My Fiance Agreed to Pay Half of Everything. It Didn’t Work Out Like That. – Kimberly

“Dear Lewis,

About three years ago I was living in a house with my fiancee and his grandparents. They had agreed to pay half of everything but to no avail they never paid a penny. I had to let me credit cards fall by the wayside so I could make sure I had a roof over my head, my car didn’t get repossessed, and that I had food to eat.

Once I let the credit cards go it was pretty easy to let the smaller debts go as well. No I have about $15,000 in debt that has been charged off on my credit. My credit score is pretty low around the 500’s and I currently only make $1800/month. I have two cars in my name, which I have never defaulted on or made a late payment on. All of my debt is credit cards, utility companies,apartment complexes, etc. I want to be able to buy a house soon because I am currently expecting my first child in August of this year.

Should I file bankruptcy? If I do which chapter? My car will be paid off on or before December of 2013 and I might need to trade it in before that. Will I be able too if I file bankruptcy? Will I be able to rent from apartment complexes? Any guidance would be helpful. Thank you!


Dear Kimberly,

For many people, I would say that $15,000 is not enough debt to file bankruptcy. But that is the easy way out to answer someone. For some people $15,000 in debt is nothing, for others it can be a never ending battle.

With $1800/month income, and two car payments, without earning more money, you will never dig out of $15,000+ in debt.

I am not sure why you have two car payments? Why do you have two cars? Why not let one go? Many of my clients have been able to get a new car after filing bankruptcy. It won’t be a perfect interest rate, and it might not be a brand new car, but it is a great way to re-establish your credit after bankruptcy.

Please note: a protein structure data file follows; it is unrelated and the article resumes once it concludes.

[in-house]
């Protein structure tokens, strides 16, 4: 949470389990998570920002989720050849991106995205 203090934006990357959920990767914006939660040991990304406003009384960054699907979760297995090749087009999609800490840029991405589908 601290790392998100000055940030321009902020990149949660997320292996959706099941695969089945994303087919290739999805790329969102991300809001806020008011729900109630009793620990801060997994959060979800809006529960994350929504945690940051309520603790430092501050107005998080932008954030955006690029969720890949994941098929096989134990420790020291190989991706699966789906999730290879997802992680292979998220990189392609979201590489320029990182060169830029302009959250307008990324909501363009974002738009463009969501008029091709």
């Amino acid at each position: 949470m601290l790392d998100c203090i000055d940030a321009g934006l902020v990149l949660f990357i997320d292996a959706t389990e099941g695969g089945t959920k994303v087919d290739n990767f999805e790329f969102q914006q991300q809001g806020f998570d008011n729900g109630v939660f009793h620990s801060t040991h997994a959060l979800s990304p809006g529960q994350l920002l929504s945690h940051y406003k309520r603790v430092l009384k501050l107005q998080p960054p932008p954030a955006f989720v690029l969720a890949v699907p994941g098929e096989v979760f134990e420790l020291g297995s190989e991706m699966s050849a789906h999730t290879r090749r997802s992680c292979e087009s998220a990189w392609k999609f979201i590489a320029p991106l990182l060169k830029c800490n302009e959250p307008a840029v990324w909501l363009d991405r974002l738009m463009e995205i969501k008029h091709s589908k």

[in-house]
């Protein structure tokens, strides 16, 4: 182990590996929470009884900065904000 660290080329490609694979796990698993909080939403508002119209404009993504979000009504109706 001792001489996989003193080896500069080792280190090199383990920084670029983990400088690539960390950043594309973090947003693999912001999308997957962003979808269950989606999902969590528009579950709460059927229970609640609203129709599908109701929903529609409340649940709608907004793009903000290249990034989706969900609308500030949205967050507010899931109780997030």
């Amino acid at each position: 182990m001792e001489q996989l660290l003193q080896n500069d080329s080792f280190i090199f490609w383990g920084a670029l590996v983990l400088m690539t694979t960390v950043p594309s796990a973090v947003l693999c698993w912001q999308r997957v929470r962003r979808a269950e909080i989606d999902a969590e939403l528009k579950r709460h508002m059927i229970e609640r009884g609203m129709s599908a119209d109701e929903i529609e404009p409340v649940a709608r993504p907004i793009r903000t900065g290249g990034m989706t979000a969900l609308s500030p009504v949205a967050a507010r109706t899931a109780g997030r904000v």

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As to buying a home, I am afraid that might take a longer time. Your credit scores are pretty low, and a bankruptcy can show on your credit report for up to 10 years. The other large problem is: where will you get a down payment from? The banks are very tight these days, so getting a mortgage is near impossible with nothing down.

You may have to look to other ways of buying a home. Like renting to own, contract for deed, or agreement for deed (basically all are forms of owner financing – maybe someone owns two homes and needs to get one sold and is willing to carry their own mortgage). A strong word of caution on that course of action: make sure the owner/seller is not in financial trouble themselves; make sure they are not in foreclosure.

Lastly, if you need to rent for a while, my clients do not seem to have problems renting after bankruptcy (whether in an apartment complex or from an individual owner). I can only base this on the fact that my clients don’t call me back after their bankruptcy to tell me they are having trouble renting. I don’t hear from them, so I have to assume that is a form of positive feedback on their ability to find housing.

I hope this helps, and good luck!

My name is Lewis Roberts and I’m an attorney licensed in Florida and Georgia. My practice focus is consumer bankruptcy, real estate issues/closings, and mortgages. I also have Florida real estate broker and mortgage broker licenses. I am a proud member of the National Association of Consumer Bankruptcy Attorneys (NACBA), National Association of Consumer Attorneys (NACA), and a graduate of Max Gardner’s Bankruptcy Boot Camp. I enjoy helping people with decisions that impact their financial well-being.

Legal Disclaimer: This is for educational purposes only. It is not to be relied upon as legal advice. It also does not create an attorney-client relationship. No such relationship is formed with attorney without a written agreement.

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